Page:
• we need to use the full road. Avoid rough patches of road. Avoid riding in the gutter.
  • we should avoid rotating in the last 200 m before a corner. The first man should put in a big effort to take us to the corner. Once through the corner, his work is done. It is now the second man's job to bring the group up to speed
  • it is important to pull off the front before you are completely spent. A second effort is required to latch on to the back of the group.
  • when training solo, interval training will be beneficial
  • I need cornering practice

After the TTT training I rode back to Kashiwazaki. A strong headwind. Memories of Tokyo~Itoigawa. I was glad to be joined by Adachi san. Together we made good pace. Back before 10am (couldn't have done it on my own!).

Saturday: Rest

Sunday's training: Road (190 km, 33.5 kmph)


I made 2 promises to Shinobu this year:

promise no. 1 = 1 race a month

I'd love to race more. So many races to be had this month. But with 2 small children, I'm lucky to have the chance to race at all.

Next up Uchinada TTT and RR on June 22nd. A full month to focus. Sharpen up on what I need to sharpen up on.

Some specific group training for the TT. Some intervals and cornering practice for the RR.

Asaren in drizzle today....

Friday's training: Road (95 km)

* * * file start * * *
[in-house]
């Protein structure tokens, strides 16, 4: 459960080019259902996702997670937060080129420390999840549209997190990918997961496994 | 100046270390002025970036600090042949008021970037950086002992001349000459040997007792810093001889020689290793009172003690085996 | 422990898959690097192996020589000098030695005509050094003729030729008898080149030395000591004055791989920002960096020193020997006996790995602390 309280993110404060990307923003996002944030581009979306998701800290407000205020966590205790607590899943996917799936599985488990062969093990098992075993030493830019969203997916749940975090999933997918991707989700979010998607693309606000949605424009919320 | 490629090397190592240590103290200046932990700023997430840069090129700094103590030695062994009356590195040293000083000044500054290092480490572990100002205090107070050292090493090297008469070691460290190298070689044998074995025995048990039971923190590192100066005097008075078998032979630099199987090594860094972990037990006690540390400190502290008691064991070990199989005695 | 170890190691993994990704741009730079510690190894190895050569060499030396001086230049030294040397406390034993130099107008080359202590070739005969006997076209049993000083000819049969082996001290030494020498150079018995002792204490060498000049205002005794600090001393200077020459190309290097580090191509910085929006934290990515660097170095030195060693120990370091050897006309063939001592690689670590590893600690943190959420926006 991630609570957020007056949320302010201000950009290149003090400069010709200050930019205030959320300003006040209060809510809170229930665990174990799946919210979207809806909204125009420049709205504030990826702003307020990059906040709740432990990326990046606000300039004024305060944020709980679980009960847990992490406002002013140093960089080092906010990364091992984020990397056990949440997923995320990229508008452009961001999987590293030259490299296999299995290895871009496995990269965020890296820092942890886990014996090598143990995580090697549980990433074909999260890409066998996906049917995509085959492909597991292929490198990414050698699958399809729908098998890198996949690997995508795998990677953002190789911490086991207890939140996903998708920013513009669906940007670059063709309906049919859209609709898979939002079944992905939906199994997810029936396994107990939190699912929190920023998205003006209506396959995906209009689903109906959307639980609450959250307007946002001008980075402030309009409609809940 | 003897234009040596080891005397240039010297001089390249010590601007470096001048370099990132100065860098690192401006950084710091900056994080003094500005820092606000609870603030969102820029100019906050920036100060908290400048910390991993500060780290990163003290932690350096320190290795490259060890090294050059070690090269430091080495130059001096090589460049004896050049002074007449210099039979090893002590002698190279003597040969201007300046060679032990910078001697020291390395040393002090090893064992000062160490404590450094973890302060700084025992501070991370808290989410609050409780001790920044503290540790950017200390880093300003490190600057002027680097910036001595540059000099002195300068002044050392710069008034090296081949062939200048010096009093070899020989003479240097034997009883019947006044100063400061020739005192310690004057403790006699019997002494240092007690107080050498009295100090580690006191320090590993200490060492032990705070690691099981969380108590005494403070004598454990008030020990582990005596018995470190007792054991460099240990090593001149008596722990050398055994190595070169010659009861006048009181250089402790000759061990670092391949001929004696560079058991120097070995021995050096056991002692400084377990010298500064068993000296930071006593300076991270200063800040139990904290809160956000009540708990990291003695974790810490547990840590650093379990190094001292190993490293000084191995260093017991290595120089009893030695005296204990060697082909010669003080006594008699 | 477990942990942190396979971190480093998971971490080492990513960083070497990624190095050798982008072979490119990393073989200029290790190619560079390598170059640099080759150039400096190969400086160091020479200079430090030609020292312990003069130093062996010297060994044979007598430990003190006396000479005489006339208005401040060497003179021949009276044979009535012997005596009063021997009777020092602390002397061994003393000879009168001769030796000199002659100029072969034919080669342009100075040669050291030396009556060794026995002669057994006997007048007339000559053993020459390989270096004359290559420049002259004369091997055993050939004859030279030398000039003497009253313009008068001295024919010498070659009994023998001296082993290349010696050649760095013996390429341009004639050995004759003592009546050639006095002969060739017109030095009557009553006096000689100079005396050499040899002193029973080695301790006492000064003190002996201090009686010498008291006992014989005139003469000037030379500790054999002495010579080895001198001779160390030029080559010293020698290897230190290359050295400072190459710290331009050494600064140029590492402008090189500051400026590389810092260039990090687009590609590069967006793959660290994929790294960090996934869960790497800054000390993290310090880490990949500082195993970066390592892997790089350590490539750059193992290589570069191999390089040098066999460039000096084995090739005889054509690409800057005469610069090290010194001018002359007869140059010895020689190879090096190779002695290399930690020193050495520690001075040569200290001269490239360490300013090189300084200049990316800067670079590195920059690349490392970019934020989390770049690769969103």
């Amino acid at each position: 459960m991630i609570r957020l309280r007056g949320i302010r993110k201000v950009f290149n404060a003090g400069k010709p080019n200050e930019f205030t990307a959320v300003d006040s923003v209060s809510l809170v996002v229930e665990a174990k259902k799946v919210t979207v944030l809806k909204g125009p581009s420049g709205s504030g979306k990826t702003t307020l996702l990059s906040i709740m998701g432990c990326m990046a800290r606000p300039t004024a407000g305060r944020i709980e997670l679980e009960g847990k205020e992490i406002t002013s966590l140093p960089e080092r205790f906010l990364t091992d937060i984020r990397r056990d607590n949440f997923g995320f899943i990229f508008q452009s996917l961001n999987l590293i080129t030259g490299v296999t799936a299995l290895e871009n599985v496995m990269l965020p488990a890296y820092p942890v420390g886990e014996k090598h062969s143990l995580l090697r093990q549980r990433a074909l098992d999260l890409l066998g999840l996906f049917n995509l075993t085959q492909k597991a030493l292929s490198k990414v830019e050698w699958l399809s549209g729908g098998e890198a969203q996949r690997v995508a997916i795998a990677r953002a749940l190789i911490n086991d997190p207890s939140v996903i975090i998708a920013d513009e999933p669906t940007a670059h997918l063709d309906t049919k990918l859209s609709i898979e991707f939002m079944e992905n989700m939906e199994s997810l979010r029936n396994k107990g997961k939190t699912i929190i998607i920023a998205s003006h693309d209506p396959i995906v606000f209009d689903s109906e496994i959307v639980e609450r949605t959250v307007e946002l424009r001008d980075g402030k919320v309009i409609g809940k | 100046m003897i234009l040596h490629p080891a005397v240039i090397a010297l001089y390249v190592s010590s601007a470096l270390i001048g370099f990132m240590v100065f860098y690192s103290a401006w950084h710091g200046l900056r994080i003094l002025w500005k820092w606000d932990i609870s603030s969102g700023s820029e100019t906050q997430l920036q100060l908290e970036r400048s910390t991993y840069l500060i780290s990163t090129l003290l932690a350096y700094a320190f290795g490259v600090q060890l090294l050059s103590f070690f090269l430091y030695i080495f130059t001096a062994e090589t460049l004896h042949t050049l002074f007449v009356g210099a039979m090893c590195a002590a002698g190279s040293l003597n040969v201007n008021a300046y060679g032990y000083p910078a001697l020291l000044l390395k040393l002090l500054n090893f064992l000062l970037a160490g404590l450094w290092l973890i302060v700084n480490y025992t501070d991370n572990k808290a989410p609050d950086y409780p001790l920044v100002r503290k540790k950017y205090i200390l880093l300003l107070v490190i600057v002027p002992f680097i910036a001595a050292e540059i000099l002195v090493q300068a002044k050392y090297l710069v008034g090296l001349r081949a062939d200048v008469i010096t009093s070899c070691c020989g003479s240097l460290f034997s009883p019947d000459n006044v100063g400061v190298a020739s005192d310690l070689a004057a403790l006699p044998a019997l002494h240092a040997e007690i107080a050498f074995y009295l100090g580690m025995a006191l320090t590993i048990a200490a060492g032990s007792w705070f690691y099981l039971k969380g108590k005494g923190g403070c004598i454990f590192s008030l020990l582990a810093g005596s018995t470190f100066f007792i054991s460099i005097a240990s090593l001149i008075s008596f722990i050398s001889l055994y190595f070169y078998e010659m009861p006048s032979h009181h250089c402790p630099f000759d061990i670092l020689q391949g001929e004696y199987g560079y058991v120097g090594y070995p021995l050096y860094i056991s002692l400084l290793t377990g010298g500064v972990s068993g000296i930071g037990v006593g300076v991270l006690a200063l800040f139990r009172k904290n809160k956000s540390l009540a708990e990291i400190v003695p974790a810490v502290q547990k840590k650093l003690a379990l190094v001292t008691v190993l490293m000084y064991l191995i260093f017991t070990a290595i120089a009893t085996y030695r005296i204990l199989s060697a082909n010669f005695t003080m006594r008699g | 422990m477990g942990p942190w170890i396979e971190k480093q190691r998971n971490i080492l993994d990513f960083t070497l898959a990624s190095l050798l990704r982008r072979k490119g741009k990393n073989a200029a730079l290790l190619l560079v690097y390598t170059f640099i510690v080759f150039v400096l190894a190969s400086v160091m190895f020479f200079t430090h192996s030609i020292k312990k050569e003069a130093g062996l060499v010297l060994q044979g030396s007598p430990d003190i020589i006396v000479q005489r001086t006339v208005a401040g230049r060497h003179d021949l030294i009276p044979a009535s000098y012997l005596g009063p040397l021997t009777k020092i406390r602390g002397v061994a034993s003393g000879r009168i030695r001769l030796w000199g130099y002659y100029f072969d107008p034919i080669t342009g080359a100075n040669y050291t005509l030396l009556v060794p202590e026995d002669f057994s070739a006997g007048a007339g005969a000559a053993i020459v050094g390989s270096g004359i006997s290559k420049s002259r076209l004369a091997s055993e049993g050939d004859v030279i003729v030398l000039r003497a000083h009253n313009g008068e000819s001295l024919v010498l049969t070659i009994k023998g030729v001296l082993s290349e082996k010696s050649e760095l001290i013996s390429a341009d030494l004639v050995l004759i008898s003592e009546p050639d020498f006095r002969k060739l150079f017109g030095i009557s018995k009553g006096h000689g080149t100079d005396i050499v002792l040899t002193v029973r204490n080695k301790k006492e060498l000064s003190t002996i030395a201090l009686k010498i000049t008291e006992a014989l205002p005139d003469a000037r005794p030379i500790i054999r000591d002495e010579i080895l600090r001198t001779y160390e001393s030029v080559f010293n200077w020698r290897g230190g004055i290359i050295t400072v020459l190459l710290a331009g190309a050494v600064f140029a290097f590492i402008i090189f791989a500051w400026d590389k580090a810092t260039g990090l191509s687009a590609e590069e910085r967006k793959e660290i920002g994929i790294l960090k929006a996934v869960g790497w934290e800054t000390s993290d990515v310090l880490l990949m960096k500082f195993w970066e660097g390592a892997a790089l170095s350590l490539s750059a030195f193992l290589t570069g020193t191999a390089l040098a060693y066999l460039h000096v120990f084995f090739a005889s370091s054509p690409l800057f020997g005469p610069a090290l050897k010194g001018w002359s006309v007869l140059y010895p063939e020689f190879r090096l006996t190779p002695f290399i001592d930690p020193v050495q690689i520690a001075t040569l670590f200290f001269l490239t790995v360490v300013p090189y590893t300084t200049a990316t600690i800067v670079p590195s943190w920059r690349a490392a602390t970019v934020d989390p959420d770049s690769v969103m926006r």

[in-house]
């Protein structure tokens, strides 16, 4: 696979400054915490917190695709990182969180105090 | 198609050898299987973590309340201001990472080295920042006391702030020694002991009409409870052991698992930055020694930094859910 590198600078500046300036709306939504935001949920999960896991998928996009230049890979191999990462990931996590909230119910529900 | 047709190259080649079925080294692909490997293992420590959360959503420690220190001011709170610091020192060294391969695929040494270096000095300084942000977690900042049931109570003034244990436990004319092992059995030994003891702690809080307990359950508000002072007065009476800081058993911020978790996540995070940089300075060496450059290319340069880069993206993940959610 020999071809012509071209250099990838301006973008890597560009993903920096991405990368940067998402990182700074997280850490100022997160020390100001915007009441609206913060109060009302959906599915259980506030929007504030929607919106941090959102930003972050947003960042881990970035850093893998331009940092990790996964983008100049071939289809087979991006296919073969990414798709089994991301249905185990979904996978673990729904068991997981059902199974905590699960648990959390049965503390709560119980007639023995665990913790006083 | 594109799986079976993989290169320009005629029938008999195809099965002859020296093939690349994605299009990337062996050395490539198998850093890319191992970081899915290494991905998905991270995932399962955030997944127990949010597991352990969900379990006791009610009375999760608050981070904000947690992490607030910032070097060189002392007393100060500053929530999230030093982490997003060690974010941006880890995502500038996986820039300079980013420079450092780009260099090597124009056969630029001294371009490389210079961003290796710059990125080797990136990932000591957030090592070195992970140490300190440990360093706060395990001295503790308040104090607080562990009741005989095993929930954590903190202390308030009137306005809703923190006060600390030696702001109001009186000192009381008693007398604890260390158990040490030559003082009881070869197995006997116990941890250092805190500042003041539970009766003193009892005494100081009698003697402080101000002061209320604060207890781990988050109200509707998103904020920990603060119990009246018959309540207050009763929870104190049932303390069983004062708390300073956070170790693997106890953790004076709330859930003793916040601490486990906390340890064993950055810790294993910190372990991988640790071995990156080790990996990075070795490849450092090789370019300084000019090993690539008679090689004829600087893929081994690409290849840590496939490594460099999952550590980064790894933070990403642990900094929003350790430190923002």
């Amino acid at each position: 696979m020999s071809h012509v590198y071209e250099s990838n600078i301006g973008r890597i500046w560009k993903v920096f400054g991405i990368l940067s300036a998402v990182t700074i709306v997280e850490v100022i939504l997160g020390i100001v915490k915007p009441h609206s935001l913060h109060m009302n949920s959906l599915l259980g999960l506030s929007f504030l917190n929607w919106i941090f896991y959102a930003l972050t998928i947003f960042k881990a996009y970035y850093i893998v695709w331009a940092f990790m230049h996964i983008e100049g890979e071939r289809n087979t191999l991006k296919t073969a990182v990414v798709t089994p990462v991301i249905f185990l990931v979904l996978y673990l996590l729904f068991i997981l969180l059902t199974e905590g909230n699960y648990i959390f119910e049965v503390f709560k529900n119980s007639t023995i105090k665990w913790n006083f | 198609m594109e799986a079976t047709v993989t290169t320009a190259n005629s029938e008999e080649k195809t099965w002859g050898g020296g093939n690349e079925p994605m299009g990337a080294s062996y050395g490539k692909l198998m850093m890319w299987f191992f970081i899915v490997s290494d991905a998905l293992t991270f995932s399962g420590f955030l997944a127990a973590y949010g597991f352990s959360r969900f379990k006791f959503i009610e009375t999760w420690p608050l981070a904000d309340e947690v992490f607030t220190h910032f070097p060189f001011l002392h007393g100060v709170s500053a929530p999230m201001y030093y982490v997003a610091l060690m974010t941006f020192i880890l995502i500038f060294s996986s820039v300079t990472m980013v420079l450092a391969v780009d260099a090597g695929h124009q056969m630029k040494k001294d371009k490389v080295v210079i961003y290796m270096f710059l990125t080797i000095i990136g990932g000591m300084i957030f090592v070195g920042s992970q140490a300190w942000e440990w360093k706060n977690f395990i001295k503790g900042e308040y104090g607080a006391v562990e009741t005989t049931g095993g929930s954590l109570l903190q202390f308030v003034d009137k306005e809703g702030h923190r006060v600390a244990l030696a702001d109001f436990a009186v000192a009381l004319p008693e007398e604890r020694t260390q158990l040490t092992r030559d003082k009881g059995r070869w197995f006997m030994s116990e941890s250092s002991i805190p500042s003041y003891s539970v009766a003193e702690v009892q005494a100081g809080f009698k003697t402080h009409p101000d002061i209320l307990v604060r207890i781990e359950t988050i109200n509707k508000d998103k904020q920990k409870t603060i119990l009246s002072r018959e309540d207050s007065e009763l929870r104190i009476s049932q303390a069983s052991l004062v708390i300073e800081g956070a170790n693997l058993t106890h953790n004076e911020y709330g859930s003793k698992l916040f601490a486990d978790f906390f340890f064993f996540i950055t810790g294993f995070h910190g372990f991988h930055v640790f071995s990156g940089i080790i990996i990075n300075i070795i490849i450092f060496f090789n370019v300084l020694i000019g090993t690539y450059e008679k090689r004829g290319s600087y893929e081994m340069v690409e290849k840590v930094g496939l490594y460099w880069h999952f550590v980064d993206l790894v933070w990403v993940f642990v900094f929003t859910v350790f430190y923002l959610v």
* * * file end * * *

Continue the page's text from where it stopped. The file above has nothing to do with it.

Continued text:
Heavy rain today.

I drove my car to the bottom of Yakushi Pass.

Heavy rain. But with the car, I know I can bail out anytime.

Beats riding the rollers for sure.

7 climbs. 950 m of climbing.

Thursday's training: Road 33 km


The first thing to do after Tokyo~Itoigawa is to take the aerobars off. I'll do the TTT in Uchinada in June but need a break.

Cycling pace on Monday and Tuesday. Sit up. Enjoy the ride.

I'm really tired after Saturday's effort. Even after two recovery rides I'm not recovered.

A rest day on Wednesday. It's rainy anyway.

Sunday: Rest day

Monday's training: Road 50 km

Tuesday's training: Road 50 km

Wednesday: Rest day


This will always be my focus. This race. I just can’t get enough of it.

Half Paris~Roubaix. Half the Canonball Run. One side of Japan to the other. Through cities. Over mountain passes. Who can go the fastest?

I’ve won this 5 times. Maybe this time will be my 6th….

Riders go off in 3s. A 1 minute gap between each group. My start time is 4:44. The last 3 member starting time. One extra group of 8 will leave at 6am.

This year I’m in very good condition. I’ve got the bike too. Set up just how I want it.

The plan is a 2 up TT with Hayakawa san. I’m as confident in him as I am in me. He starts 10 minutes before me. He’ll wait till I catch him. Then we’ll fire the turboes!

The sun comes up at 430. Right on schedule

Start to Check Point 1

3,2,1 Go! Down hill. 50 kmph. This is the warm up. A big guy wants to rotate. He’s loving it! Till his electronic gears’ battery falls off! I ain’t waiting!

Where’s Hayakawa san? Where’s Hayakawa san? Where’s Hayakawa san?

Blast through Kofu. A HCC rider grabs my wheel. Doesn’t want to rotate. Give him the slip.

Look back. Mt. Fuji is glorious at dawn. No time for a photo though.

I leave Kofu city. Catch Tom and Satoru from our team. Another HCC guy.

Where’s Hayakawa san?

Now the head wind starts. I pull the 3 of them towards Fujimi Pass. We pick up another HCC rider. The wind is almost taking my helmet off! I can’t kick out more than 20 kmph. Sweating like a dog. Gasping for air.

“Tom, the wind will change after Fujimi Pass”. Positive thinking. That’s all you can do.

Am I making good time? I say to myself “No one can go as fast as you into this wind”. “If you’re suffering, they’re really suffering…..”